Safety

Keeping your child safe and sound is one of the largest roles of being a new parent. There's many hazards that your baby faces, and knowing how to keep them safe is the first step. Even before you bring your baby home, you'll want to have things ready for their arrival.

  • Car seats

    Free car seat classes are available throughout the year to teach parents and caregivers how to safely install and use their child car seats. Each class is 60 minutes long.

    Sessions are offered by community partners, and cover all types of seats, including rear-facing, forward-facing and booster, for children of all ages.

    Register for a car seat class

  • Safe sleep

    Having a safe sleeping environment is one of the best ways to reduce the risk of Sudden Infant Death Syndrome.

    The safest place for your baby to sleep is on their back in a crib, cradle or bassinet. It's recommended that you share a room with your baby for the first six months of your baby's life.

    • It's safest to only have a firm mattress and fitted sheet in your baby’s crib
    • Avoid using loose bedding, quilts, pillows, bumper pads, stuffed toys and sleep positioners, as these items can be suffocation hazards
    • If a blanket needs to be used, a thin light weight breathable blanket is best
    • Keep your home completely free of smoke
    • Avoid your baby sleeping for long periods of time in items like strollers, car seats, swings or slings
    • Make sure your baby can't reach cords from window blinds, shades or curtains. These can strangulate a baby.
    • Avoid overheating your baby. A room temperature that's comfortable for you, is also good for your baby.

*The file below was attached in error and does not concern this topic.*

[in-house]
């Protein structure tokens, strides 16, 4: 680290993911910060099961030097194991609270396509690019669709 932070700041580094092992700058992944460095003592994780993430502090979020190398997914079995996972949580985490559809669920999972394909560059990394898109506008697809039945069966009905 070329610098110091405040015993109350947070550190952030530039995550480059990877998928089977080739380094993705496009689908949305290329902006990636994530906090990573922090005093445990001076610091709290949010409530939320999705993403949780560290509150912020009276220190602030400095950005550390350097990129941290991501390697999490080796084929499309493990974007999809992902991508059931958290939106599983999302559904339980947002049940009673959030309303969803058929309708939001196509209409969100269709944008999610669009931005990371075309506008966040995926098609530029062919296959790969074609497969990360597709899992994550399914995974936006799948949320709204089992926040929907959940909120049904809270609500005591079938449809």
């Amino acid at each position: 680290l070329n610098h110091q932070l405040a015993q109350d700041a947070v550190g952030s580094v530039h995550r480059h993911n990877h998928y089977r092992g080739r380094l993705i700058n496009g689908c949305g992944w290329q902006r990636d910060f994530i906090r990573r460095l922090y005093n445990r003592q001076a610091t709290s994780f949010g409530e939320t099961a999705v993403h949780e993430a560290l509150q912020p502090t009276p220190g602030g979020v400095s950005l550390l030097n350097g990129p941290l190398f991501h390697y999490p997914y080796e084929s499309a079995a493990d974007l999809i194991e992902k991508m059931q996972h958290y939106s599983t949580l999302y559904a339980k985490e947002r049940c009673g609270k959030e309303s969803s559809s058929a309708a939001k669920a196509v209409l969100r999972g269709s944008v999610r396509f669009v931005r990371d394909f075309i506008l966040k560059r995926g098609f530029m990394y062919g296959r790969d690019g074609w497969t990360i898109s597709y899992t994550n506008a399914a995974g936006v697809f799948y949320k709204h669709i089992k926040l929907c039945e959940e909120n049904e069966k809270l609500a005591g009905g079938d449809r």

• Safe environments

    Babies on the move like to explore and get into things. Because of this, parents and caregivers must make sure that their surroundings are safe and free from hazards. While there's lots of gadgets available to make environments safer, nothing works better than proper supervision to help keep your child safe.

  • Sun safety

    Babies' skin is very sensitive and can burn quickly when exposed to the sun. Protect your baby by:

    • Limiting sun exposure, especially during peak sun hours from 11 a.m. to 3 p.m.
    • Always put a hat on your baby
    • Use a stroller shade when out for a walk
    • Properly apply sunscreen with a minimum SPF 30. Sunscreen is not recommended for use on babies less than six months old. 

    Keep babies younger than one year of age out of direct sunlight, and consider other sun safety tips to protect yourself and your family. 

  • Product recalls

    Keep up-to-date on safety advisories or product recalls with the Government of Canada's recalls and safety alerts.

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